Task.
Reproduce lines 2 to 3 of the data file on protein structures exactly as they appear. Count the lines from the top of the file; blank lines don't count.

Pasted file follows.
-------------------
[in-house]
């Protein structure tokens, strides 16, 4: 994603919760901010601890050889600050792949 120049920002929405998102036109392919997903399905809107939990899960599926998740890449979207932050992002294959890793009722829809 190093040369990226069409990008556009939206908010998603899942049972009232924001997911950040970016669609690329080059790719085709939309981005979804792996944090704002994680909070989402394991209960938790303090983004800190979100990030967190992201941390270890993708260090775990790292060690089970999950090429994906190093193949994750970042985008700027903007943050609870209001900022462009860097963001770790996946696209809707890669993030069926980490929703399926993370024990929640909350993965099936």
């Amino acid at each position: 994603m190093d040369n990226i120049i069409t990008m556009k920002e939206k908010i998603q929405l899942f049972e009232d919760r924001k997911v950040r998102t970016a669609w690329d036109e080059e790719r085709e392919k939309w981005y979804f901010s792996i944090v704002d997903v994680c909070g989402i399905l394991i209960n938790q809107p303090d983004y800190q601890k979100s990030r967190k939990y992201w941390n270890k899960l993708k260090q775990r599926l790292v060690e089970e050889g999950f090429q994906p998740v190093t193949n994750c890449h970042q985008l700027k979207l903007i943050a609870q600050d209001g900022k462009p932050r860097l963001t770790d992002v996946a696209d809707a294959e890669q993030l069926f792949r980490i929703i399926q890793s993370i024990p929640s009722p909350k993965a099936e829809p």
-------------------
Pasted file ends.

């Protein structure tokens, strides 16, 4: 994603919760901010601890050889600050792949 120049920002929405998102036109392919997903399905809107939990899960599926998740890449979207932050992002294959890793009722829809 190093040369990226069409990008556009939206908010998603899942049972009232924001997911950040970016669609690329080059790719085709939309981005979804792996944090704002994680909070989402394991209960938790303090983004800190979100990030967190992201941390270890993708260090775990790292060690089970999950090429994906190093193949994750970042985008700027903007943050609870209001900022462009860097963001770790996946696209809707890669993030069926980490929703399926993370024990929640909350993965099936």
């Amino acid at each position: 994603m190093d040369n990226i120049i069409t990008m556009k920002e939206k908010i998603q929405l899942f049972e009232d919760r924001k997911v950040r998102t970016a669609w690329d036109e080059e790719r085709e392919k939309w981005y979804f901010s792996i944090v704002d997903v994680c909070g989402i399905l394991i209960n938790q809107p303090d983004y800190q601890k979100s990030r967190k939990y992201w941390n270890k899960l993708k260090q775990r599926l790292v060690e089970e050889g999950f090429q994906p998740v190093t193949n994750c890449h970042q985008l700027k979207l903007i943050a609870q600050d209001g900022k462009p932050r860097l963001t770790d992002v996946a696209d809707a294959e890669q993030l069926f792949r980490i929703i399926q890793s993370i024990p929640s009722p909350k993965a099936e829809p």